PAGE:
Should We Replace the Term ‘Congestion Pricing’?

Eric Jaffe at The Atlantic Cities asked via Twitter last week: Should We Replace the Term ‘Congestion Pricing’? :

“Two favorites in my mind come from transport scholar David Levinson, who suggests road fees for general road pricing (and peak road fees for road pricing aimed at heavy congestion), and urban planner Laurence Lui, who recommends road fares. What’s nice about road fare is that it parallels mass transit, has an intuitive purpose, and offers flexibility. You can alter it to suit a specific situation — peak road fare, midtown road fare, etc. — without obscuring the basic meaning.”

The term “fare” definitely has a public transit connotation, its definition is: “The price of conveyance or passage in a bus, train, airplane, or other vehicle.”
The etymology is more general though:

fare (n.)
Old English fær “journey, road, passage, expedition,” strong neuter of faran “to journey” (see fare (v.)); merged with faru “journey, expedition, companions, baggage,” strong fem. of faran. Original sense is obsolete, except in compounds (wayfarer, sea-faring, etc.) Meaning “food provided” is c.1200; that of “conveyance” appears in Scottish early 15c. and led to sense of “payment for passage” (1510s).

On the other-hand fee comes from

fee (n.)
late 13c., from Old French fieu, fief “fief, possession, holding, domain; feudal duties, payment,” from Medieval Latin feodum “land or other property whose use is granted in return for service,” widely said to be from Frankish *fehu-od “payment-estate,” or a similar Germanic compound, in which the first element is cognate with Old English feoh “money, movable property, cattle” (also German Vieh “cattle,” Gothic faihu “money, fortune”), from PIE *peku- “cattle” (cf. Sanskrit pasu, Lithuanian pekus “cattle;” Latin pecu “cattle,” pecunia “money, property”); second element similar to Old English ead “wealth.”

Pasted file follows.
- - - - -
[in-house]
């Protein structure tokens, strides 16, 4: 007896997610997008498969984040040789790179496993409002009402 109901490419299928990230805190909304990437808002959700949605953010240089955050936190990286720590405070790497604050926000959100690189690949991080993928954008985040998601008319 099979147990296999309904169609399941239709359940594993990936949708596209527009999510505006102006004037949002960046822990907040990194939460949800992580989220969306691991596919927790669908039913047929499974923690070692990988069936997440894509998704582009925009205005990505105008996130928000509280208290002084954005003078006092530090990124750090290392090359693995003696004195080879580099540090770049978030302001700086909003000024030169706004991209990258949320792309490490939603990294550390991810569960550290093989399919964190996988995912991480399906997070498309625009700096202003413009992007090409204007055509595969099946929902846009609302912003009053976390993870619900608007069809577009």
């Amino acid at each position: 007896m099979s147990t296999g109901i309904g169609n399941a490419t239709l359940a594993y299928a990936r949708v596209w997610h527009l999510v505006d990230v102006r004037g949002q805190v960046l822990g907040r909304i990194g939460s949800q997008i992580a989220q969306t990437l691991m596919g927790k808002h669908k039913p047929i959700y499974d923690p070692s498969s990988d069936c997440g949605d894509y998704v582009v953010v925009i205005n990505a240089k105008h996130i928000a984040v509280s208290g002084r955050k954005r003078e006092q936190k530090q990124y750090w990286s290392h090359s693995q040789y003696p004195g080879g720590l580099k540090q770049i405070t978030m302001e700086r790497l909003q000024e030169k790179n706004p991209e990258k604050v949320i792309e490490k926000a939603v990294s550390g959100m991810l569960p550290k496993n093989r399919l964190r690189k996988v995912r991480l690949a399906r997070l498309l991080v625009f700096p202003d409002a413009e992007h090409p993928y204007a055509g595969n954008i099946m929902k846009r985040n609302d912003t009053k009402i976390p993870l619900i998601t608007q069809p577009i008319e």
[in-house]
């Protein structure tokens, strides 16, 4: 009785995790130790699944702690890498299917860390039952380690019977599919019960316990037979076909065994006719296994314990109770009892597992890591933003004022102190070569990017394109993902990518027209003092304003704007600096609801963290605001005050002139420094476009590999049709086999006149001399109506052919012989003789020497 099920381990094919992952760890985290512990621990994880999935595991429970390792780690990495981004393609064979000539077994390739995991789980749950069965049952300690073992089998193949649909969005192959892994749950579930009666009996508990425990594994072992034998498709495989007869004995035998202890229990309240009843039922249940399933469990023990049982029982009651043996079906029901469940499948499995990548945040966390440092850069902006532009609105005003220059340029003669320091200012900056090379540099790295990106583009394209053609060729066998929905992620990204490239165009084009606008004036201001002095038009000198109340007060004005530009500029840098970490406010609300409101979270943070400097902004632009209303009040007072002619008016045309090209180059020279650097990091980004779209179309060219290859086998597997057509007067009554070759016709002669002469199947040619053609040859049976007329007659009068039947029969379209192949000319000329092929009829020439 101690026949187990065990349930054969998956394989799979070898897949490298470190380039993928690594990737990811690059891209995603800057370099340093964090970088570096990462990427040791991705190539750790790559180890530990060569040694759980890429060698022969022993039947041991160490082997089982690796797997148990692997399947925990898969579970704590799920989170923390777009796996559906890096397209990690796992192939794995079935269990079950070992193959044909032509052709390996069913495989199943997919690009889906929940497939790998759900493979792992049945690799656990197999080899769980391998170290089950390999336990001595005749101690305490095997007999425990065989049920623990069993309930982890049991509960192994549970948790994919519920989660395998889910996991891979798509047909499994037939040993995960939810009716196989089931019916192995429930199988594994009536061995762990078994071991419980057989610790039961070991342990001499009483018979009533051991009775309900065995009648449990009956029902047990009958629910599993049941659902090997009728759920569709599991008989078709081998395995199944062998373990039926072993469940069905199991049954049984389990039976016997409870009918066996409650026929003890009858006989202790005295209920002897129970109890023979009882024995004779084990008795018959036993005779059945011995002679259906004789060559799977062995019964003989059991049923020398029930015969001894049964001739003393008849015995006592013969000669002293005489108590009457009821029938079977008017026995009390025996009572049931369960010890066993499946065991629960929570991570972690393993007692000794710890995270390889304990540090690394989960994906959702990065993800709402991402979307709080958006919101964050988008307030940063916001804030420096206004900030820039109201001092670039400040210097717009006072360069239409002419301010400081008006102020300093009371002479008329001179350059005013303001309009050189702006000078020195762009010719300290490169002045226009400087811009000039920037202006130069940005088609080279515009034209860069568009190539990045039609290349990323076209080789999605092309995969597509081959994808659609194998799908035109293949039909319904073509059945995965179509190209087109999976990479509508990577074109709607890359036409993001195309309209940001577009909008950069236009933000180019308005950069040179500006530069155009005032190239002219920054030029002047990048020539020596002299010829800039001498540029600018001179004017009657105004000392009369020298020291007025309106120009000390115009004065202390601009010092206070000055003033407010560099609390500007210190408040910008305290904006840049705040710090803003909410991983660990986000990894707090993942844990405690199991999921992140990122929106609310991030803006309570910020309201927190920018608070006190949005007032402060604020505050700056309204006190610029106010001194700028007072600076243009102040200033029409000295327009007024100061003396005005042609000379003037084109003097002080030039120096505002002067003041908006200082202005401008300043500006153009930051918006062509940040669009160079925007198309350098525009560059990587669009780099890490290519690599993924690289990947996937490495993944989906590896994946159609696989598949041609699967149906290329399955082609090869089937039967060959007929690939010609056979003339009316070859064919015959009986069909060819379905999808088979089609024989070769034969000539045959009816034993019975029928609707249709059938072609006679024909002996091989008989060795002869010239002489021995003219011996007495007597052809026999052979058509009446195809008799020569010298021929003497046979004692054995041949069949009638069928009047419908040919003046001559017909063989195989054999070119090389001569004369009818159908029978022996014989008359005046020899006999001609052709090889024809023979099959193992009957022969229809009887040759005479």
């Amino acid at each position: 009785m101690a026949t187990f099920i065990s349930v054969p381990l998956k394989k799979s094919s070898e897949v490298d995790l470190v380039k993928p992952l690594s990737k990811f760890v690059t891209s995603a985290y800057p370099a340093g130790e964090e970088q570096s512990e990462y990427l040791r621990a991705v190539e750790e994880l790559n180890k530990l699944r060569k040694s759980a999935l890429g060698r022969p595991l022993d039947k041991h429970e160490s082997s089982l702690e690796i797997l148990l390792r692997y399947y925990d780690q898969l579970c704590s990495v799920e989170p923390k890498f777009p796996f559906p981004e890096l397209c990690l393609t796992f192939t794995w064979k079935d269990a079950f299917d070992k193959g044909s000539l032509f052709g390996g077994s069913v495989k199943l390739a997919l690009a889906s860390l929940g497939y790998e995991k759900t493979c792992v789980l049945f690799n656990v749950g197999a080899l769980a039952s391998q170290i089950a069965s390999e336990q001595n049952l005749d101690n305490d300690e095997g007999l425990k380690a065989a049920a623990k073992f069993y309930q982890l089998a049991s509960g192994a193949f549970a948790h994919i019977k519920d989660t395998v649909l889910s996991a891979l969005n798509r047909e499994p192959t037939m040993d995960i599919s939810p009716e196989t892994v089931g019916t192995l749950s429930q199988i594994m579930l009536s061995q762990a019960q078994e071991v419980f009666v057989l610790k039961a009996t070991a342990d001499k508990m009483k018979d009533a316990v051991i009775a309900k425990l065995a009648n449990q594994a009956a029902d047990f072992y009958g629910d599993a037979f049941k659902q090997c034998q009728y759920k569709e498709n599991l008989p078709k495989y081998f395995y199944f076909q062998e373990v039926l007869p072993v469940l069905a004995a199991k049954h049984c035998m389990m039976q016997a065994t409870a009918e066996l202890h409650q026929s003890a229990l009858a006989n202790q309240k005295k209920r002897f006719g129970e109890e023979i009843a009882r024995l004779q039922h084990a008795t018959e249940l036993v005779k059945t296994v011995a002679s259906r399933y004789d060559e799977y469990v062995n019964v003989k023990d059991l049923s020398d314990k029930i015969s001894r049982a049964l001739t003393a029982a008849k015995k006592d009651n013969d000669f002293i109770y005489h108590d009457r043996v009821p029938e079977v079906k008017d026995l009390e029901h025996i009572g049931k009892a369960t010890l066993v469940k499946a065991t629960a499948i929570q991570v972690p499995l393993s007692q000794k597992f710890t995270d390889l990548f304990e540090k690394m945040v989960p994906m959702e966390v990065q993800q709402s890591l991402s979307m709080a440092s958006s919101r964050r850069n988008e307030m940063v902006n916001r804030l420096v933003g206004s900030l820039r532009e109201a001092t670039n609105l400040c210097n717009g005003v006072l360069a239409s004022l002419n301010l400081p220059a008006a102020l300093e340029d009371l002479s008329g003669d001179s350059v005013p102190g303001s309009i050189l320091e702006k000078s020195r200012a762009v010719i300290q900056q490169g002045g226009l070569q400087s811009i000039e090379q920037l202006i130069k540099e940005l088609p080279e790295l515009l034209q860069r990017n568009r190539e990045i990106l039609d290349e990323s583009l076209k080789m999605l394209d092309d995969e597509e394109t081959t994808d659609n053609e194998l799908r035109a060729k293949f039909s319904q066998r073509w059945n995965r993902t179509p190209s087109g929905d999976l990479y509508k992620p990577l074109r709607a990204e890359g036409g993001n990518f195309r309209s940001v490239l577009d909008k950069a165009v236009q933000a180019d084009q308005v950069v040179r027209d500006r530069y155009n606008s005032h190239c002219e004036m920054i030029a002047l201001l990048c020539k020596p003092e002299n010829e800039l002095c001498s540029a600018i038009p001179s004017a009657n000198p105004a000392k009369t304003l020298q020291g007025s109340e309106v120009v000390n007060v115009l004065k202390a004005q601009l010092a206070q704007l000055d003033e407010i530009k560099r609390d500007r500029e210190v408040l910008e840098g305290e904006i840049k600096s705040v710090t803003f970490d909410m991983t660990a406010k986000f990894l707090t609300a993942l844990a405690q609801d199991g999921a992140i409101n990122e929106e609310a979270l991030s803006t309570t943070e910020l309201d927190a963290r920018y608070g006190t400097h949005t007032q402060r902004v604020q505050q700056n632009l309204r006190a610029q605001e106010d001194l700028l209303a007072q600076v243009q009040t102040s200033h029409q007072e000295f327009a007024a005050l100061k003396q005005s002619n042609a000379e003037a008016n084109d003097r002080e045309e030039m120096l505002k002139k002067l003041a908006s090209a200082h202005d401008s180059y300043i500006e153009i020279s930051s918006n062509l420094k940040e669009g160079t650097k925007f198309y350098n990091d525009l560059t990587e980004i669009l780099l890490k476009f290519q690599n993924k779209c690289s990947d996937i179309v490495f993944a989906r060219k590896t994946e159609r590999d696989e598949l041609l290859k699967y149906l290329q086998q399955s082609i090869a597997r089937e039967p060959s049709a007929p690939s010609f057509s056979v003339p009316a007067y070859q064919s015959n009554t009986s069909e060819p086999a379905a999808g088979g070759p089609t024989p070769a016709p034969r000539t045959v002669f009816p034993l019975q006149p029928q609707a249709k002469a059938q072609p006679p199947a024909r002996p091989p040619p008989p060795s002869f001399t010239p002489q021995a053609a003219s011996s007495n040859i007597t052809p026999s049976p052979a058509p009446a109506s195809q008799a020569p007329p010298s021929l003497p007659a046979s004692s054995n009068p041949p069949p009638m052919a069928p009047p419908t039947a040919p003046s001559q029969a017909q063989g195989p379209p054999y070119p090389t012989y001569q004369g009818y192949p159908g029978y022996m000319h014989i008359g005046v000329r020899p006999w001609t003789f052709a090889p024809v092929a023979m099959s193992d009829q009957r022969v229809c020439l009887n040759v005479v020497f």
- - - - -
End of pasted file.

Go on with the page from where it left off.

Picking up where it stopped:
OED rejects this, and suggests a simple adaptation of Germanic fehu, leaving the Medieval Latin -d- unexplained. Sense of “payment for services” first recorded late 14c. Fee-simple is “absolute ownership,” as opposed to fee-tail “entailed ownership,” inheritance limited to some particular class of heirs (second element from Old French taillir “to cut, to limit”).

I could go either way, but I think “fee” is better established and more likely to be adopted.

Why Covering The US In High-Speed Rail Makes No Sense At All

BI reprints my HSR article from last week: Why Covering The US In High-Speed Rail Makes No Sense At All:

“When we study successful technologies and networks (e.g. The Internet, the London Underground), we see they grow from a seed, and expand outward – not from the top down. This is natural, it is risk-averse, it allows learning to occur before over-building. Not all technologies or networks will succeed, it is best to learn that early than after building a giant White Elephant.”

I Love My Commute |

Cross-posted from, my “Valentine’s Week” entry: I Love My Commute :

I Love My Commute

This week (Valentine’s Week), we have challenged ourselves at Streets.MN to be positive, which is really much harder than complaining (you see, already I am complaining about having to not complain). So we have a theme, about which we are not entitled to be snarky, What I love about Minnesota.

Wild Turkeys

Red Fox

So what I love about Minnesota is my commute. It is 30 minutes each way from my house to my workplace at the University on foot. Most of the walk is along the river and parks. In short, it is highly walkable, and even the freeway crossings are not difficult as neither involves an interchange. On a good day I might see a bald eagle, a red fox, or a family of wild turkeys. Further, the shortest path route allows me to see the traffic on I-94 twice, so I can check on the status of bottlenecks (which I realize is a highly idiosyncratic reason to like one’s commute, but it’s a professional hazard).


The best thing is that Minnesota has enough congestion to keep me employed, but not so much to severely impact my personal quality of life.